Stephen Lewis: First-year terms and roster, an unlikely comparison | News






Stephen lewis


The warrants insist that we do something that we might prefer not to do. If we wanted to do what the mandate requires, we wouldn’t need the mandate.

During the COVID-19 vaccination controversy, some people are told they have to take a needle in their arm to keep their job, get on a plane, attend an event in person, etc. Unexpectedly, it reminds me of students in my college composition classes long ago who had to demonstrate a minimum level of writing proficiency in order to graduate. If they didn’t want the degree, they were free to ignore the requirement and go on with their lives without it.

These mandates, COVID vaccinations, or college degree requirements are set to promote a common good, such as public health or an educated electorate.

My open admissions community college placed their incoming students into their freshman writing classes based on whether they were prepared for the standard course or needed a developmental version in which they could improve their skills.

Over the years, with a few exceptions, I have much preferred to teach the developmental writing course. This claim probably seems counterintuitive. Wouldn’t it be better to work with students whose initial skills were stronger than those who lacked the right skills?

It would appear to be the case. But it wasn’t because of another variable: motivation to learn. Simply put, those in the development sections knew they needed to improve their writing skills if they were to ever achieve their goal of graduating. On the other hand, many of those placed in the standard course thought their writing was already good enough. They were complacent. They found the writing homework boring, imposed on them by a petty deity who encroached on their time and limited their freedom to do more enjoyable activities.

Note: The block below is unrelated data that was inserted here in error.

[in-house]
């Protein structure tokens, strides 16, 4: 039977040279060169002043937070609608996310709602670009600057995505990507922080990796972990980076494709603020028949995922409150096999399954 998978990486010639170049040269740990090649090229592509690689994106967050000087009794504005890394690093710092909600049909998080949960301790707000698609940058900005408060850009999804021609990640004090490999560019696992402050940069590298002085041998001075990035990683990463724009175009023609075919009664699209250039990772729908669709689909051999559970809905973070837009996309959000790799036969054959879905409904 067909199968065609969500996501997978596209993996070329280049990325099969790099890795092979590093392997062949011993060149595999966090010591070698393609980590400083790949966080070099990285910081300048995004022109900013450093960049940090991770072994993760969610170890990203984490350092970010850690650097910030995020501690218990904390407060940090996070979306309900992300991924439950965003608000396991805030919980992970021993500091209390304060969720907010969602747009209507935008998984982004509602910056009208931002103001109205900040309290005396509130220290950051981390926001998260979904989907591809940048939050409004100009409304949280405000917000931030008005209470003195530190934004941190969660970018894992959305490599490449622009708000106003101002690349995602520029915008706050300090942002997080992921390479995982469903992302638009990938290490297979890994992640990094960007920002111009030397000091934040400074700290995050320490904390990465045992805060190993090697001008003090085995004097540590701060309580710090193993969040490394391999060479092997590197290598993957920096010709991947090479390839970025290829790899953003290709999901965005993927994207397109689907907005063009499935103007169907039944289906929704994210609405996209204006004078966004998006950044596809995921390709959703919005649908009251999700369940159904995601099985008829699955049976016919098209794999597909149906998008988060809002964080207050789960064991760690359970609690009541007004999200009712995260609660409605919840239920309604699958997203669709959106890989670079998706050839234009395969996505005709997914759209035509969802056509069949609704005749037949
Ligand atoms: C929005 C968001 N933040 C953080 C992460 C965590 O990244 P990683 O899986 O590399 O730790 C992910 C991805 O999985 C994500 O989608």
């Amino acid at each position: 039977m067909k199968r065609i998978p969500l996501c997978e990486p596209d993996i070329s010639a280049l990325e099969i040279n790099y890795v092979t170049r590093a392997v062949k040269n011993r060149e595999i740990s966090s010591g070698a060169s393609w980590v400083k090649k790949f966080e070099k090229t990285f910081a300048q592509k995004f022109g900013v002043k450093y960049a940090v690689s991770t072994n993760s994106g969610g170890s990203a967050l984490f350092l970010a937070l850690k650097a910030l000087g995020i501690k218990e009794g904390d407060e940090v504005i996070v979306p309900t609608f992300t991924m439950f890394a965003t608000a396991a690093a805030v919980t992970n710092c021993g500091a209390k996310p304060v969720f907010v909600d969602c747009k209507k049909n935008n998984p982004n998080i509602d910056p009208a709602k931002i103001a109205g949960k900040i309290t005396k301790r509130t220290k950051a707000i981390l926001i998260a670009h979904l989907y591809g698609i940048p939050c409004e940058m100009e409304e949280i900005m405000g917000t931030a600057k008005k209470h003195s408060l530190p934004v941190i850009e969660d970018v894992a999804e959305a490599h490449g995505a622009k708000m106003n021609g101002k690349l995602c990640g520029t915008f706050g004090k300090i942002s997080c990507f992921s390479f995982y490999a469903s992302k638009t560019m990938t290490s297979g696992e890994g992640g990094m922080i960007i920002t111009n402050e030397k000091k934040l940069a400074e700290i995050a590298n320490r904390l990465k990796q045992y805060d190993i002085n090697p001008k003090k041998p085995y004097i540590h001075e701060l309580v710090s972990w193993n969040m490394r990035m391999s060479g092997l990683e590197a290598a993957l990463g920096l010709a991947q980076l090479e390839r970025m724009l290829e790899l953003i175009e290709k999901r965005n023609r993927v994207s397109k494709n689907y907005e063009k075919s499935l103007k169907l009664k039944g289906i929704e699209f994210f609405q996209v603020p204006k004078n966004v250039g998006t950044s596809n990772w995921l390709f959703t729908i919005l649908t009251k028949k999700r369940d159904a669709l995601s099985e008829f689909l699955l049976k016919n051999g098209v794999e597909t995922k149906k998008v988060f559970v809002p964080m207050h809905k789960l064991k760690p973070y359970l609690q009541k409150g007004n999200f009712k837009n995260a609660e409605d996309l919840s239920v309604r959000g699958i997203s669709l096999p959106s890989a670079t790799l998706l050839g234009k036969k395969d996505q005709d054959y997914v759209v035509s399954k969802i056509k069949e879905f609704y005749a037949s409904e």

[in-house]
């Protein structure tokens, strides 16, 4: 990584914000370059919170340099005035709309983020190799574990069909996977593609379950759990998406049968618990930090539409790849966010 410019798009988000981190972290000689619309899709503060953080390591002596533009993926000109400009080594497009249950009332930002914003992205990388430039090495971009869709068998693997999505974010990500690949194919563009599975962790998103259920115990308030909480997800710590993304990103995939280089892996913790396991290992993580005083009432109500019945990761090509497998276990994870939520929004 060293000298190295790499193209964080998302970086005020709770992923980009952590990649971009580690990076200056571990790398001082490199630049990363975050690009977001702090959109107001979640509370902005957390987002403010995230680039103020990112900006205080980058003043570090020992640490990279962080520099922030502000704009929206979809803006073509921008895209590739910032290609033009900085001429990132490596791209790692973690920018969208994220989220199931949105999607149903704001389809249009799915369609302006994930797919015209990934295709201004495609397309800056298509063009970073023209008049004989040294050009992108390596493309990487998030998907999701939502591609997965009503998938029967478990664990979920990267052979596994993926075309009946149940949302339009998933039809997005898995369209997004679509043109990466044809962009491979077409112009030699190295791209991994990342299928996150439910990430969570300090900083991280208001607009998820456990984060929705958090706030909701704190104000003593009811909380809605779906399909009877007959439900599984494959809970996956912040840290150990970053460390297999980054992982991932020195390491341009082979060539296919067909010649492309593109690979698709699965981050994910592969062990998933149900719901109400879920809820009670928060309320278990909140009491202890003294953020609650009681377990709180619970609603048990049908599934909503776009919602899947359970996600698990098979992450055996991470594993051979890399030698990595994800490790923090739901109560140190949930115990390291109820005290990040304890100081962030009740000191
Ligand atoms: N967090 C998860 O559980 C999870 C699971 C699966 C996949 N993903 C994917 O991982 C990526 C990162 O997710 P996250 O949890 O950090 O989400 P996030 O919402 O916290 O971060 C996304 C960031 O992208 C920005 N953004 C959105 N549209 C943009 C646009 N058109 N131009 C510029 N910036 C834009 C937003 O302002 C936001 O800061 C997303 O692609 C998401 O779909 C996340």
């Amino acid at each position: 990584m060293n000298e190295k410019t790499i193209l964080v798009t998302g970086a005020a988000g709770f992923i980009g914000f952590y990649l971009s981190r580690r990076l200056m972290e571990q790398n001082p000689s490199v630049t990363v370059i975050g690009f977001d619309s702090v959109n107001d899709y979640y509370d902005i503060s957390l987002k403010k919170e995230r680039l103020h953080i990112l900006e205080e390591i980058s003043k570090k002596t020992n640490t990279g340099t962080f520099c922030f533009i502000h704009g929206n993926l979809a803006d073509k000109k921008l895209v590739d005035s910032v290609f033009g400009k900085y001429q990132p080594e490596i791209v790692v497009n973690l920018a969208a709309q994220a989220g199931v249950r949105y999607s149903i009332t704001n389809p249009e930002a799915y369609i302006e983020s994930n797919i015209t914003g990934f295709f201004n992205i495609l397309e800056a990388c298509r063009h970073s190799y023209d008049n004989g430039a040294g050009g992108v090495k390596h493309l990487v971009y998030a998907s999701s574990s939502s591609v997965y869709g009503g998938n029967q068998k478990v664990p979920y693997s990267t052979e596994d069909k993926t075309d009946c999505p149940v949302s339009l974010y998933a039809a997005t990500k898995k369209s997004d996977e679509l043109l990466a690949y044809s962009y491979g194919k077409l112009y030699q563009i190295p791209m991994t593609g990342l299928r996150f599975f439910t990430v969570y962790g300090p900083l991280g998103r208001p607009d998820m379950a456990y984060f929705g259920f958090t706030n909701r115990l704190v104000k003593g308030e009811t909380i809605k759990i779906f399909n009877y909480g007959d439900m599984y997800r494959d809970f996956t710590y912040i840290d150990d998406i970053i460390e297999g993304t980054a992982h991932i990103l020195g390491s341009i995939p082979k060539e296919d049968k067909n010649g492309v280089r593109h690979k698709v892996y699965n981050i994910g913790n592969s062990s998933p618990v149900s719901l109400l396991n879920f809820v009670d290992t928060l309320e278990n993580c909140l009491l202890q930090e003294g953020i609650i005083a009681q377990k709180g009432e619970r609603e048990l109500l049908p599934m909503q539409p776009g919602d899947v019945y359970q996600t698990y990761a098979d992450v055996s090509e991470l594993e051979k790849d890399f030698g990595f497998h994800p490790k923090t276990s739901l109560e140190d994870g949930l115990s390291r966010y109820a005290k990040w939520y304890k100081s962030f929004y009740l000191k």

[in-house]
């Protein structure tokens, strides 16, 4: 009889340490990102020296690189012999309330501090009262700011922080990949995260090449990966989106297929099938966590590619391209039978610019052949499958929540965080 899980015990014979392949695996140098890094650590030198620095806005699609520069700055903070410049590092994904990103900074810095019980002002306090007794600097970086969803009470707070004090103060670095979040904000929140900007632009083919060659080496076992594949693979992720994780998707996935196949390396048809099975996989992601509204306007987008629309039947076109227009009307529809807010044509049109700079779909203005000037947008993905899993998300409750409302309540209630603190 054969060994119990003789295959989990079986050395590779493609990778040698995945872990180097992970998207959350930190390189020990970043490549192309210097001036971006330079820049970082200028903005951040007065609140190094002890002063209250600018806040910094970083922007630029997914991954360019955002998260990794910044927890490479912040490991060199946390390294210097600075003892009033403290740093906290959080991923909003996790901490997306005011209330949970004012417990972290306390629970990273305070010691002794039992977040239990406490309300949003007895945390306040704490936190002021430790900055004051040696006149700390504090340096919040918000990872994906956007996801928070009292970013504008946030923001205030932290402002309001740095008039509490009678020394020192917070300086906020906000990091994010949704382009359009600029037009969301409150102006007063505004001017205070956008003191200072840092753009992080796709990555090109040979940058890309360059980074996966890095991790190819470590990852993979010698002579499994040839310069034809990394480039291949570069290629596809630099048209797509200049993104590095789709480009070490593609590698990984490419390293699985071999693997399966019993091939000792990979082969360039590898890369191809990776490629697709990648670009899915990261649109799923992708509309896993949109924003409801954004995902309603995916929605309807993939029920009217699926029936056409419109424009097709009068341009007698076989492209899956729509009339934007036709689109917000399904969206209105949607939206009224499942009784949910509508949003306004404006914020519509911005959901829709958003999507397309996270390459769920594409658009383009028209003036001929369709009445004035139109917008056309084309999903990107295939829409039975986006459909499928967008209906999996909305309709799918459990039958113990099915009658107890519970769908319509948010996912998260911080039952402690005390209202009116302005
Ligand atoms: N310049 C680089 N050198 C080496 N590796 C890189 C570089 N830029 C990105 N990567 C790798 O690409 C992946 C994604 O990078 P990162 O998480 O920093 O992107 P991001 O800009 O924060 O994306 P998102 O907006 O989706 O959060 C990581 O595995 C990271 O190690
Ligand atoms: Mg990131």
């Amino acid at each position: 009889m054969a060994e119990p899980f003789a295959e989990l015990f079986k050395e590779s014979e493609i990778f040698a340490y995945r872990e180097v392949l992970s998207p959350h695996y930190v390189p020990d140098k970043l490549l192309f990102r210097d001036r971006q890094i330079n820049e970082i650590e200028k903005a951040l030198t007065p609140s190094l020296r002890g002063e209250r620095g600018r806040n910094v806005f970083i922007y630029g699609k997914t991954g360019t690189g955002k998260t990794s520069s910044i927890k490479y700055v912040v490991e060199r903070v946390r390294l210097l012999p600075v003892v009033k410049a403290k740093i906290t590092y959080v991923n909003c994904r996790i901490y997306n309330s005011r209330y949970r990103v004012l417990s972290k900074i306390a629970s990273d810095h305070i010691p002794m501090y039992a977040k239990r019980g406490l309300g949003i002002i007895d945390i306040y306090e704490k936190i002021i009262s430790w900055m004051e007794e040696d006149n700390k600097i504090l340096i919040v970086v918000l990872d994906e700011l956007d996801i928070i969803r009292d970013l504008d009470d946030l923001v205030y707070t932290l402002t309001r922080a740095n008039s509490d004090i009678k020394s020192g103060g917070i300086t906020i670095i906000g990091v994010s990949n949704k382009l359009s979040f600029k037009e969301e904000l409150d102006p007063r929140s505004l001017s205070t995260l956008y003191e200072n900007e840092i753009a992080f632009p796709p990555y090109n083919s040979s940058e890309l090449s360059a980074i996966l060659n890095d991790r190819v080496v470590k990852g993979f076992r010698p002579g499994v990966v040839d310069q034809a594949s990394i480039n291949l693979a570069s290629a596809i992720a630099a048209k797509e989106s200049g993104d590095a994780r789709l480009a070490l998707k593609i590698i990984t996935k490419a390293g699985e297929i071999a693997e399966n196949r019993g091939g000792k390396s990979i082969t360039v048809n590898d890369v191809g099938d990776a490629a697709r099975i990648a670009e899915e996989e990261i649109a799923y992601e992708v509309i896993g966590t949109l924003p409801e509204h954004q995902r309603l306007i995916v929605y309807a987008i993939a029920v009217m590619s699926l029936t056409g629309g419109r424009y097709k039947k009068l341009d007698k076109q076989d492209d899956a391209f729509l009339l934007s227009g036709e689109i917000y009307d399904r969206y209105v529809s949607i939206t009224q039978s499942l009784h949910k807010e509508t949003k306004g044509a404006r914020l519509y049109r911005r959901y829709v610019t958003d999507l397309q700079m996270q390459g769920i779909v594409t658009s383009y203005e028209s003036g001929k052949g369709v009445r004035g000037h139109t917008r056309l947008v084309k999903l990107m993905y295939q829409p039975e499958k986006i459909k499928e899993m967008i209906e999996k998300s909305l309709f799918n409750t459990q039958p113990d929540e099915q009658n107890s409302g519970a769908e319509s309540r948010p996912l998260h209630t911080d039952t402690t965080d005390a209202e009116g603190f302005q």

I don’t want to oversimplify things. Of course, there were people in the development course who were just poor students, not mature enough, or serious enough to be in college. I remember such a student all those years later. One day he left the room after class had started, returning after a while with a can of soda. The next time he did that, I stood in front of the door blocking his entry before letting him in. He learned to sit still, but not much more.

But the generalization of my experience holds. It is more satisfying to work with those who recognize their need to do something to improve themselves than to teach those who feel that since they got this far that they have graduated from high school. and they’ve been accepted into college, they don’t need to put a lot of energy into improving their writing skills.

I came to call them illiterate on purpose to distinguish them from their developmental classmates who recognized that their literacy at this point in their life was insufficient in the face of the challenges they now faced. They came to class, if not happy, at least with a work attitude to improve.

Now, the use of the term “illiterate” is, of course, an exaggeration for effect. They were not illiterate in the precise use of the word.

But the voluntary part is certainly correct.

And maybe these days, once again in effect, if we change the phrase to “willfully ignoring” we could conclude that it applies to some of our fellow citizens who ignore science and refuse to do so. vaccinate, thinking if they hadn’t gotten sick they should be free to ignore the warrant.

Only in this case, it is not about college level literacy.

Their refusal is a dance with death for themselves and their loved ones.


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